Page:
Japanese likely to drop ban on beef by December

Meat industry watchers anticipate the Japanese border should open to imports in December after being closed for almost two years, which is good news for the national cattle market and Colorado cattle producers.

Kyodo News out of Japan is reporting the country’s Food Safety Commission said the chances of American and Canadian cows being infected with mad cow disease are extremely low. The panel is expected to release a draft report later this month.

“Based on the outcome of Tuesday’s (Oct. 4) meeting, the panel is expected to give its scientific endorsement on the safety of U.S. and Canadian beef in the draft report,” according to the Kyodo news story. “The Food Safety Commission is due to submit a final report to the government after soliciting public opinion for about a month on the draft report … Japanese imports of U.S. and Canadian beef, if resumed, would be limited to beef from cows of up to 20 months old.”

In December 2003, a single dairy cow in Washington state was discovered to carry bovine spongiform encephalopathy, a degenerative disease of the central nervous system commonly known as mad cow disease. Japanese officials closed their trading borders to American-produced beef after the discovery.

To date, the disease hasn’t been detected in cattle under the age of 20 months, one reason why testing cows this young appears unnecessary. Most cattle are slaughtered before this age, deeming universal testing unnecessary. Still, Japan was previously insisting on testing of all cattle for mad cow, despite the age.

When the Washington mad cow case was discovered, most of the world sealed its borders to American beef and live cows. Since then Mexico, the Philippines, Indonesia and Europe have opened their borders. Japan is the largest export market for American beef and having closed the marketplace has been detrimental to American producers and meatpackers.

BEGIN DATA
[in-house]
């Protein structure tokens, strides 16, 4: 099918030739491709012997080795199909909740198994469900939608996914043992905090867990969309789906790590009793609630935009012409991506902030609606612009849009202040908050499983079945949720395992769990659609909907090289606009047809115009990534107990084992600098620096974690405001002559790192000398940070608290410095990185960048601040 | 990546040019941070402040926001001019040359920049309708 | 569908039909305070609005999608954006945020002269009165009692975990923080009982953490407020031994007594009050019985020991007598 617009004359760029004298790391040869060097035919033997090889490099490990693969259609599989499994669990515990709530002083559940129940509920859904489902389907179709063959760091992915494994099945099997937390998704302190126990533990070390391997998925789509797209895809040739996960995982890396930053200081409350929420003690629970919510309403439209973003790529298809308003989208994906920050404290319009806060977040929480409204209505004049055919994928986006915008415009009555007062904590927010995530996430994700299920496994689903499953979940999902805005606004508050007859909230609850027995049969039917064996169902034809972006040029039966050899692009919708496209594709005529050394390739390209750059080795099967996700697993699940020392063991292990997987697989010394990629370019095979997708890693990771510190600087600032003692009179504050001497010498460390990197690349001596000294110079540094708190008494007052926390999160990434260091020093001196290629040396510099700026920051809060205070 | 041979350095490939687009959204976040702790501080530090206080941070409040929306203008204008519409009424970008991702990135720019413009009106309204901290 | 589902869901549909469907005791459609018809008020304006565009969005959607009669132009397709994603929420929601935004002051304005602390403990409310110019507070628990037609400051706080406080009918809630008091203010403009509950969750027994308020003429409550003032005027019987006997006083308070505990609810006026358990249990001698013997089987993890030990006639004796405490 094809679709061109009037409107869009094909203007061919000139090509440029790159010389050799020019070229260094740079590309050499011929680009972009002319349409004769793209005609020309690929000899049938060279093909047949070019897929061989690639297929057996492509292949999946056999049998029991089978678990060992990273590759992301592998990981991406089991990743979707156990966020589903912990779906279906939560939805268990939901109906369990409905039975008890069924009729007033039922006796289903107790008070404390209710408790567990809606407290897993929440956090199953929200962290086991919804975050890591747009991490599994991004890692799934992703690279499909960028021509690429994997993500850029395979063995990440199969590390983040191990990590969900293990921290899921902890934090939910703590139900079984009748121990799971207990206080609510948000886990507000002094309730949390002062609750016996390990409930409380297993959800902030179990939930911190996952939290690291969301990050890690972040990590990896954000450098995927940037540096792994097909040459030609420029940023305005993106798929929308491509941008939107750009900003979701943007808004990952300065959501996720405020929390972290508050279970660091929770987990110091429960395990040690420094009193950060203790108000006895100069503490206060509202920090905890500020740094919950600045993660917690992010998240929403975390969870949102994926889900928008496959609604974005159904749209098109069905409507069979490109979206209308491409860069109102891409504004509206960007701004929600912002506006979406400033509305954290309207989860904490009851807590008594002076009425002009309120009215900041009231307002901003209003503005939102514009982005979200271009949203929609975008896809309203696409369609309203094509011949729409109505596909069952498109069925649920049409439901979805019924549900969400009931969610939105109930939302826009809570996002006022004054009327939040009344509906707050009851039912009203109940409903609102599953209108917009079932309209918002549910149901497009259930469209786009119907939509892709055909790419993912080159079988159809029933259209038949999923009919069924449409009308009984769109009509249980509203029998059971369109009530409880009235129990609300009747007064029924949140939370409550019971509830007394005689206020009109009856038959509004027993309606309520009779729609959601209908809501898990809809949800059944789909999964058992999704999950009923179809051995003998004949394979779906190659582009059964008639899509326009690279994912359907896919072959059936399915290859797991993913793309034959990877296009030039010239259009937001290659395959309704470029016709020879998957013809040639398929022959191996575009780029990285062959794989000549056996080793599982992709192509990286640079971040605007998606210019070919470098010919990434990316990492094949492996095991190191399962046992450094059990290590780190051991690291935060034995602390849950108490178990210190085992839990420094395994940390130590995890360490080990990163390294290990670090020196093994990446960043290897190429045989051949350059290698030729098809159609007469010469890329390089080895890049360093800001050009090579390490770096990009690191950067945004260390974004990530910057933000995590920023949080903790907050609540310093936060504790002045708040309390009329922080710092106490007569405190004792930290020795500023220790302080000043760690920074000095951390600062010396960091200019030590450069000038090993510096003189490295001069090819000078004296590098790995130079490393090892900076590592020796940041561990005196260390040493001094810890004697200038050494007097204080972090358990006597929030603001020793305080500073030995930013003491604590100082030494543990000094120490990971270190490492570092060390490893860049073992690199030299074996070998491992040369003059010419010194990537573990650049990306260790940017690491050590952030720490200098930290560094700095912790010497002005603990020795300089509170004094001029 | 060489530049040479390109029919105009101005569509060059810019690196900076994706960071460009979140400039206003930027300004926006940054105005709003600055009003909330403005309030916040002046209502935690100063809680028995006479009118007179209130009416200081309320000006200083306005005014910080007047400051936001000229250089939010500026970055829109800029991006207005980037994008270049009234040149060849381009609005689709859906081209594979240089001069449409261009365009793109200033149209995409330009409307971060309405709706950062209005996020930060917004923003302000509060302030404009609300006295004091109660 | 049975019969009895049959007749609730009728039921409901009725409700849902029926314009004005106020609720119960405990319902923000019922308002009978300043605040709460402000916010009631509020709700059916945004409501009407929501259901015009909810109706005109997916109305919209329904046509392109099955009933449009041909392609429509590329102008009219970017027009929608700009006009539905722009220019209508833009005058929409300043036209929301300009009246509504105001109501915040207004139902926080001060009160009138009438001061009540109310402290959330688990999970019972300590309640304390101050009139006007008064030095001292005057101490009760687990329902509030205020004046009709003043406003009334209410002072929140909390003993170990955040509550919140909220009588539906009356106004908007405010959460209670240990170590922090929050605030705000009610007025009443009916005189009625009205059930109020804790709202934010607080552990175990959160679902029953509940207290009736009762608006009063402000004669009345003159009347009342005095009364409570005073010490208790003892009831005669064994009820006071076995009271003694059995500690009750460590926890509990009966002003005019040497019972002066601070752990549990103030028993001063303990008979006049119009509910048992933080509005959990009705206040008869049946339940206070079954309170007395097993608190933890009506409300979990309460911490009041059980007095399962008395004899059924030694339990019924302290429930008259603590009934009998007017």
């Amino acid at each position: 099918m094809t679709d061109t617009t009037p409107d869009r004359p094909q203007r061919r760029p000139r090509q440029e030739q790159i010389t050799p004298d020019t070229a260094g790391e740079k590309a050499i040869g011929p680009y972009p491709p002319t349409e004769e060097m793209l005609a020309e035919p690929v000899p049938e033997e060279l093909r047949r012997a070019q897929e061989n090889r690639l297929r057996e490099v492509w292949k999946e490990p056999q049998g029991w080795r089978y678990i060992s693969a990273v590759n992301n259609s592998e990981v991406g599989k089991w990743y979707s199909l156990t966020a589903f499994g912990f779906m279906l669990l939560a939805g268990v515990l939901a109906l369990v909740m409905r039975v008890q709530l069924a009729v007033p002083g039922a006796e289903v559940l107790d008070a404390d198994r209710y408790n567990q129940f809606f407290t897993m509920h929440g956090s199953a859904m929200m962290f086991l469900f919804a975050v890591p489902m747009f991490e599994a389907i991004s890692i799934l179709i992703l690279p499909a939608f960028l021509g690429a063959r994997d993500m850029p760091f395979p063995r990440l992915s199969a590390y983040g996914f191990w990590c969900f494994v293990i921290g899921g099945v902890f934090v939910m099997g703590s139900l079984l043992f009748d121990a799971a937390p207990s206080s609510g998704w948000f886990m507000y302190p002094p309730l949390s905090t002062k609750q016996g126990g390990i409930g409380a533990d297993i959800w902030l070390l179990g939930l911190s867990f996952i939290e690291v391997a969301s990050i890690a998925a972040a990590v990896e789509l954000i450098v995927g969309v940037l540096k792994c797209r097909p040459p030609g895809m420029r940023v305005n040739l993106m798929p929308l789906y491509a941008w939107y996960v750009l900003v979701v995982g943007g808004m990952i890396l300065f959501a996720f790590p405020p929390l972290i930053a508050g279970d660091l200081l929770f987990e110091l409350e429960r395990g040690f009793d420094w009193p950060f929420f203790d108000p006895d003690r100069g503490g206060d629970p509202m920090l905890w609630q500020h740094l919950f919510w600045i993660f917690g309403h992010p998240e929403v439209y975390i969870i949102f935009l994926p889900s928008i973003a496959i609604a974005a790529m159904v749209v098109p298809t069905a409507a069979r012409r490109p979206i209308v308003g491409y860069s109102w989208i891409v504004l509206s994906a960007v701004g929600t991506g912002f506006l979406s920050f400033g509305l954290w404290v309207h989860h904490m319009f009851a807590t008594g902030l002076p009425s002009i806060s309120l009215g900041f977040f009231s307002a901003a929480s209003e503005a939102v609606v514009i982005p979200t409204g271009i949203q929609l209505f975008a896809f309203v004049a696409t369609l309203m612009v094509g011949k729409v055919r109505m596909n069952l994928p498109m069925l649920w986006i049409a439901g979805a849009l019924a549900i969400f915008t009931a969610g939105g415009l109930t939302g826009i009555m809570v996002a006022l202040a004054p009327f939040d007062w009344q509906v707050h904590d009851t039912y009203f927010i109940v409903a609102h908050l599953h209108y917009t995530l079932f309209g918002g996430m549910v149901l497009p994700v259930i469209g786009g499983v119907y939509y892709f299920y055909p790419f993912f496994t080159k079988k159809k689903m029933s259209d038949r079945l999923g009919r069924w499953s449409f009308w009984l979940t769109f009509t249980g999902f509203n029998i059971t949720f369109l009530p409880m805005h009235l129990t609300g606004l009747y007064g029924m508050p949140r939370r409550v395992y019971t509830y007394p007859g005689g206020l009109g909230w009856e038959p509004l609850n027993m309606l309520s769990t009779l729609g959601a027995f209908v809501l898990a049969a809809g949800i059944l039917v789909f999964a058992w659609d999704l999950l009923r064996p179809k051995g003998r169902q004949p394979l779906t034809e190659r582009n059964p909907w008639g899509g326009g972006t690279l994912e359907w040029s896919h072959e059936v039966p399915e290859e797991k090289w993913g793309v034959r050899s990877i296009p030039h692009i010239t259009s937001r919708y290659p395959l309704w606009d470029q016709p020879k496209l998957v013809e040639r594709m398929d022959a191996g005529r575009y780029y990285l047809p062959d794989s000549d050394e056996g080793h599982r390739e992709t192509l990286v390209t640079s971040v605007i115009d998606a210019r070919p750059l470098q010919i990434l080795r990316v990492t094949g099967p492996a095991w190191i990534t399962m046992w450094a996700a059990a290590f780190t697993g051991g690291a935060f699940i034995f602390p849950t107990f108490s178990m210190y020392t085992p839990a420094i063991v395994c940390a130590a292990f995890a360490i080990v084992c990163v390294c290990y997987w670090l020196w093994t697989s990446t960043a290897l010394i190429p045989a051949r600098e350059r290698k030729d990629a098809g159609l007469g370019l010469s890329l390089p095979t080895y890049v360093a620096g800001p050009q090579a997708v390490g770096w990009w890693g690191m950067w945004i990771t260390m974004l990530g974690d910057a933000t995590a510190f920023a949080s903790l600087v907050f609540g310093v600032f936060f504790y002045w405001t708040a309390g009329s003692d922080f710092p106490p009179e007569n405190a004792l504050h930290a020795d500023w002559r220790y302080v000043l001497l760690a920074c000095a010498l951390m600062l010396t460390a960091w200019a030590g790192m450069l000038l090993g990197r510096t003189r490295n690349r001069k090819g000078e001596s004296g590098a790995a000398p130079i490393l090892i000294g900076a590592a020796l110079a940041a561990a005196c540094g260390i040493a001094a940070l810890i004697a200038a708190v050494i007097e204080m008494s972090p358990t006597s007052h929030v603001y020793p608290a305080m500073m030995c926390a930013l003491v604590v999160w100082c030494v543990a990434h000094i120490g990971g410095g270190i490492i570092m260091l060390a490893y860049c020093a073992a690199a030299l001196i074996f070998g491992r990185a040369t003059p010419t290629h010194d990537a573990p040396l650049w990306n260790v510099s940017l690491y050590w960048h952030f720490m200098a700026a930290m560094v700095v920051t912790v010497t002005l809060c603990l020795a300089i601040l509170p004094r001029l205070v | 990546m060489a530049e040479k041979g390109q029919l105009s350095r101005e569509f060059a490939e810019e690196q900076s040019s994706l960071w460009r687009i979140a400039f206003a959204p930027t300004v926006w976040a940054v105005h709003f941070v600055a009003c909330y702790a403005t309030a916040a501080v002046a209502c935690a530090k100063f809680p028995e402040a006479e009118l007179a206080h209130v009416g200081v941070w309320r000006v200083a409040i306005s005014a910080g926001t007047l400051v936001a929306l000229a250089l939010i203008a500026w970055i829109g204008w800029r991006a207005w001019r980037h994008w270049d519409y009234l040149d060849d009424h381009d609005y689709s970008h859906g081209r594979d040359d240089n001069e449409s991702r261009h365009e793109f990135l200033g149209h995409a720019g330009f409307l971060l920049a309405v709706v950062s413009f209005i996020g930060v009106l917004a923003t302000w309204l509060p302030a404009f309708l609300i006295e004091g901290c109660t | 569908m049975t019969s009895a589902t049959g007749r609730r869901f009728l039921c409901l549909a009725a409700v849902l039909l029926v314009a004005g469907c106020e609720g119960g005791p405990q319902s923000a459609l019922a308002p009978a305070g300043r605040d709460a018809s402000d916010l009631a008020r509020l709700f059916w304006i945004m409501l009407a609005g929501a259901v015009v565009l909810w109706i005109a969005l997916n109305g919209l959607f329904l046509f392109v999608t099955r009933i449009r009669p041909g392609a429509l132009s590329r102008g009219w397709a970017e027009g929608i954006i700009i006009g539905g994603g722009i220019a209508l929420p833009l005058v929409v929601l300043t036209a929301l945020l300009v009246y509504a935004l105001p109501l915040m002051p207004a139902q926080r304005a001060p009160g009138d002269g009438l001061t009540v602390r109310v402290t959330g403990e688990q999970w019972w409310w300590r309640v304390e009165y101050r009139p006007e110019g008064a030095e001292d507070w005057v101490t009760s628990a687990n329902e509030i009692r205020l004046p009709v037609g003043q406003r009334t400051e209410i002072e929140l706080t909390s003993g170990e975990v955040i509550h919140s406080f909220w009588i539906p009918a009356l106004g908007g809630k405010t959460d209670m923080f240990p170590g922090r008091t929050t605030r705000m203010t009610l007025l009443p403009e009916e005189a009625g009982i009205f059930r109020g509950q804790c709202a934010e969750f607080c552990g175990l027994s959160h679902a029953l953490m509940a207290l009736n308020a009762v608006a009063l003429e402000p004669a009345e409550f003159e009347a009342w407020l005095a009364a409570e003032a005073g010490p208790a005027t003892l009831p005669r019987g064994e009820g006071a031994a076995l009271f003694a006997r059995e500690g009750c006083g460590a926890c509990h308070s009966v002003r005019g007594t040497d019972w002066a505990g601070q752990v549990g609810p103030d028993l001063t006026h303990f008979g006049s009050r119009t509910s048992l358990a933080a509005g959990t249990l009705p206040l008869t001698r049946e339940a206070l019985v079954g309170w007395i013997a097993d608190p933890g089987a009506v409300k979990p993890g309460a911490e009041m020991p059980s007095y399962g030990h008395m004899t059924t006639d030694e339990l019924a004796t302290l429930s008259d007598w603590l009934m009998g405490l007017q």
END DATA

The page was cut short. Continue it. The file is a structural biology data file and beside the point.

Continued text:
Keith Belk, animal sciences professor at Colorado State University, has been working diligently with Japanese officials to help reopen the border to U.S.-born cattle and beef. He hopes the border will be open by the end of the year, because of the timing of the release of the Food Safety Commission report and President Bush’s planned trip to Japan in November.

“If you listen to Congress and the media the Japanese government has been stalling, but I believe they have been positioning themselves politically for an announcement,” Belk said.

“Prime Minister Koizumi and the Minister of Agriculture want the border to open,” he said. “The Japanese consumers believe the U.S. product is safe and those that don’t probably never did and probably never will.”

Assuming the borders are opened soon, it may be years before the United States regains the market share it has lost in the country. In the absence of American beef, the Australian beef market has consumed as much of the market as possible.

“A reasonable estimate is close to four years,´ said Lynne Heinze, vice president of information services for the U.S. Meat Export Federation. “We used to export half of their beef, and Australia exported around 48 percent before the closure. Now there are 26 countries in the marketplace and Australia took as much of the market as it could.”

The Japanese are also only accepting beef that meets its beef export verification rules, including the 20-month age restriction and shipping boneless, whole-muscle cuts. Packers in Colorado that currently meet the restrictions include Cargill Meat Solutions Corp. in Fort Morgan, Coleman Natural Products Inc. in Denver, Colorado Meat Packers Inc. in Denver, Double J Meat Packers Inc. in Pierce and Swift & Co. in Greeley.

“In Colorado the closure has meant producers have lost between $15 and $66 per animal, depending on the season and other factors,´ said Terry Fankhauser, executive vice president of the Colorado Cattlemen’s Association.

He said that while the border has been closed for two years, higher domestic prices due to supply shortages caused by the drought helped keep the industry afloat.

“I don’t think the producers have absorbed the losses because the cost of production operates on such thin margins,” he said. “These markets have essentially been wiped out … when they reopen it will not be considered new money, it will simply be normalizing the market.”

Kim Lock is the agriculture reporter for the Northern Colorado Business Report. To suggest column ideas contact her at (970) 221-5400 ext. 222 or at klock@ncbr.com.